I could continue to ask: DOES THIS MAKE MY BUTT LOOK BIG?
However, this is actually a posterior view of the Maid – not Judith, who is standing in the background with the fauchion – and I have tired of making cracks about butts.
So instead I would rather talk about Frank Brangwyn.
Frank Brangwyn, “Judith and Holofernes,” 1948, Oil on wood, 42 x 30.5 cm, William Morris Gallery, London, England, UK
Imagine producing over 12,000 works across paintings, drawings, illustrations, lithographs, woodcuts, stained glass, furniture, ceramics, table glassware, interiors, and buildings. Imagine mural commissions that cover over 22,000 square feet of canvas (1). Imagine being commissioned to paint 16 large works that cover 3,000 square feet of the Royal Gallery at the House of Lords at Westminster – and then having them refused for being “too colourful and lively” for the location. Imagine being the jack-of-all-trades, Frank Brangwyn.
The rejected murals – known as the British Empire Panels – were commissioned in 1924 to commemorate the First World War. Brangwyn, an official war artist, was selected and chose to create a “decorative painting representing various Dominions and parts of the British Empire.”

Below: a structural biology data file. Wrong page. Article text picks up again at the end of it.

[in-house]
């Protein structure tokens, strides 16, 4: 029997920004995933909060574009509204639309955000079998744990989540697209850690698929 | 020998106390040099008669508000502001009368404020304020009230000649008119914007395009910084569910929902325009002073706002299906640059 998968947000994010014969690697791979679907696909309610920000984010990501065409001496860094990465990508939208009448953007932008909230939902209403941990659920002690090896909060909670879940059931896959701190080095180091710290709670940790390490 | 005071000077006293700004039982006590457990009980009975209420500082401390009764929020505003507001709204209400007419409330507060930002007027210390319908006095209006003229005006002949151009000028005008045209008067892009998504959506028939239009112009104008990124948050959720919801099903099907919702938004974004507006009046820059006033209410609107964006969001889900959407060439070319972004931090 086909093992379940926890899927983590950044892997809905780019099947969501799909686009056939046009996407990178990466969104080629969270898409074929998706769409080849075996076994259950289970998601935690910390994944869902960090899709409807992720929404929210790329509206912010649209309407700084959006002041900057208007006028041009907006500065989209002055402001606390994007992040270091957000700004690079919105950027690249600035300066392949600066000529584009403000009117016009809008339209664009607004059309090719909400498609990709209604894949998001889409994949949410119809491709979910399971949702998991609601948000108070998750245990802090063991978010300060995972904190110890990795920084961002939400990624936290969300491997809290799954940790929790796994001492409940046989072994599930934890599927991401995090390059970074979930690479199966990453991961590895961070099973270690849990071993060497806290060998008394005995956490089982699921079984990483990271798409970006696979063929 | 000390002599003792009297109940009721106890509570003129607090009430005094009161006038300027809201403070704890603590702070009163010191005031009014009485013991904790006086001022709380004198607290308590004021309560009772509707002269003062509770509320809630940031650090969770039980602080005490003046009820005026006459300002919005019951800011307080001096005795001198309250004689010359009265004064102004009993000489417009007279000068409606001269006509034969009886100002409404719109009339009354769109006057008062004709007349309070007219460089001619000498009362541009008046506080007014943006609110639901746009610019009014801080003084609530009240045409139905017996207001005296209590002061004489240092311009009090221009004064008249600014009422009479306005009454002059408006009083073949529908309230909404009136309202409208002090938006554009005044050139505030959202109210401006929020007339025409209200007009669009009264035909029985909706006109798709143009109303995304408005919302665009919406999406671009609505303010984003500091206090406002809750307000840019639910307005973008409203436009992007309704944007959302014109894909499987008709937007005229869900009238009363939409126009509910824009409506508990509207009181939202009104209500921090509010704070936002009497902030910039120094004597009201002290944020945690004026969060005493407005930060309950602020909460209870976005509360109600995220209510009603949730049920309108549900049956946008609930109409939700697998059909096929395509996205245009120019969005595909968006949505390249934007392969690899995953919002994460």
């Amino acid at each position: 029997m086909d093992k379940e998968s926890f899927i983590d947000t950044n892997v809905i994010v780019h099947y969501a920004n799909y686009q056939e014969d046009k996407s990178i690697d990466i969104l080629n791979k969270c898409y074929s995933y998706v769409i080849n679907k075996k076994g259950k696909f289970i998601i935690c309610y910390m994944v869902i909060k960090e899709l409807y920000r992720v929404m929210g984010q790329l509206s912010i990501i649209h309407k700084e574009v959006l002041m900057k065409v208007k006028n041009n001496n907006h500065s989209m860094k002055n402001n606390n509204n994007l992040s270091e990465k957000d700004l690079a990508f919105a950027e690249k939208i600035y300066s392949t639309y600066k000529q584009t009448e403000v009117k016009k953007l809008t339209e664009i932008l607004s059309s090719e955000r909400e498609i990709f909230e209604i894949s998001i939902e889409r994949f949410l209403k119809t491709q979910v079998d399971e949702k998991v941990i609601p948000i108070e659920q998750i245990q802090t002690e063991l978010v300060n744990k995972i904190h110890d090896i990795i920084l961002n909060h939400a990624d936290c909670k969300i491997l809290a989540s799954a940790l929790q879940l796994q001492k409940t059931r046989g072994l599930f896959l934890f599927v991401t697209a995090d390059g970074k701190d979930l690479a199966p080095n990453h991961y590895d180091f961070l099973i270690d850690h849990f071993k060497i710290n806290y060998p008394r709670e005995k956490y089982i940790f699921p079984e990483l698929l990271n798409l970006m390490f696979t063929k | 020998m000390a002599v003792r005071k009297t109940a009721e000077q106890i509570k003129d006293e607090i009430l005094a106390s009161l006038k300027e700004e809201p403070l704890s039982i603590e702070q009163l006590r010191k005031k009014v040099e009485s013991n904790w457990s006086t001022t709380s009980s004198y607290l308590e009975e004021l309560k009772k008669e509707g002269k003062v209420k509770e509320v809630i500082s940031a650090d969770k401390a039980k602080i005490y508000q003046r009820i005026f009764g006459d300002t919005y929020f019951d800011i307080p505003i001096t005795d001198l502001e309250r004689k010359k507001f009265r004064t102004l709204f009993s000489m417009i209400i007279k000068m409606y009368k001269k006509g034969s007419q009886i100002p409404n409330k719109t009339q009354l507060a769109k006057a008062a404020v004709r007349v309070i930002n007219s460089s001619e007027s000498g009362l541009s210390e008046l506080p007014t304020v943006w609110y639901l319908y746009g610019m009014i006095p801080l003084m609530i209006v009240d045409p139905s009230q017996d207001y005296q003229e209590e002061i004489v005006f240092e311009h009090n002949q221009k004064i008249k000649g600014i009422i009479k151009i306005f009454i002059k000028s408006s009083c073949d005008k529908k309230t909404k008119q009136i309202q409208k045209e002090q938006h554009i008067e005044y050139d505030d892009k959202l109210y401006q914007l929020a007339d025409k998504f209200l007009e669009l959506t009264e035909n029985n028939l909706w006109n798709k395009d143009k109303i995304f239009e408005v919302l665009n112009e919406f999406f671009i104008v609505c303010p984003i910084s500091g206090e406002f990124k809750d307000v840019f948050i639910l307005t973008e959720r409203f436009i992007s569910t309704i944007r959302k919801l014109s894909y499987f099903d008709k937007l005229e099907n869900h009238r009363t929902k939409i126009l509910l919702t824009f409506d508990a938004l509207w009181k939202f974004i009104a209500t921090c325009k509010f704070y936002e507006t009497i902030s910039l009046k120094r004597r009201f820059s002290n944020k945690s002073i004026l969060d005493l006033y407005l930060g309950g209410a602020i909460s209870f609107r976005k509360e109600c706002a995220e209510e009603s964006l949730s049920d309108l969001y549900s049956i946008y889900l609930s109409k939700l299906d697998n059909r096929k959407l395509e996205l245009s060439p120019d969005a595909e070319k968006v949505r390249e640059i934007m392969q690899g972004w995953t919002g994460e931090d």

Brangwyn’s intention was to enliven the gloomy Royal Gallery with ‘decorative painting representing various Dominions and parts of the British Empire’. No geographical logic was intended; the panels have a spirit of fantasy showing a protected world of beauty and plenty, based artistically on Brangwyn’s many travels and also his studies of animals in London Zoo. (2)
Obviously not the intention of the House of Lords, who rejected them after seven years of labor. Thus the panels were acquired for the Swansea Guildhall and installed in Brangwyn Hall in 1934, where this artistic achievement is enjoyed by the public on a daily basis. (3)
In order to see all 16 panels, go to BBC: Your Paintings – British Empire Panel. They truly are an explosion of color and life and lushness that would have put the House of Lords in a stupor. If they were not in a stupor already.
So much more fun than talking about the butt of Judith’s maid, don’t you think?
(1) Clifford Musgrave, ‘Sir Frank Brangwyn RA’, The Studio, April 1953, p136
(2) Frank Rutter, The British Empire Panels Designed For The House Of Lords By Frank Brangwyn, R.A. Essex: F. Lewis, 1933.
(3) City and County of Swansea, British Empire Panels – Sir Frank Brangwyn R.A.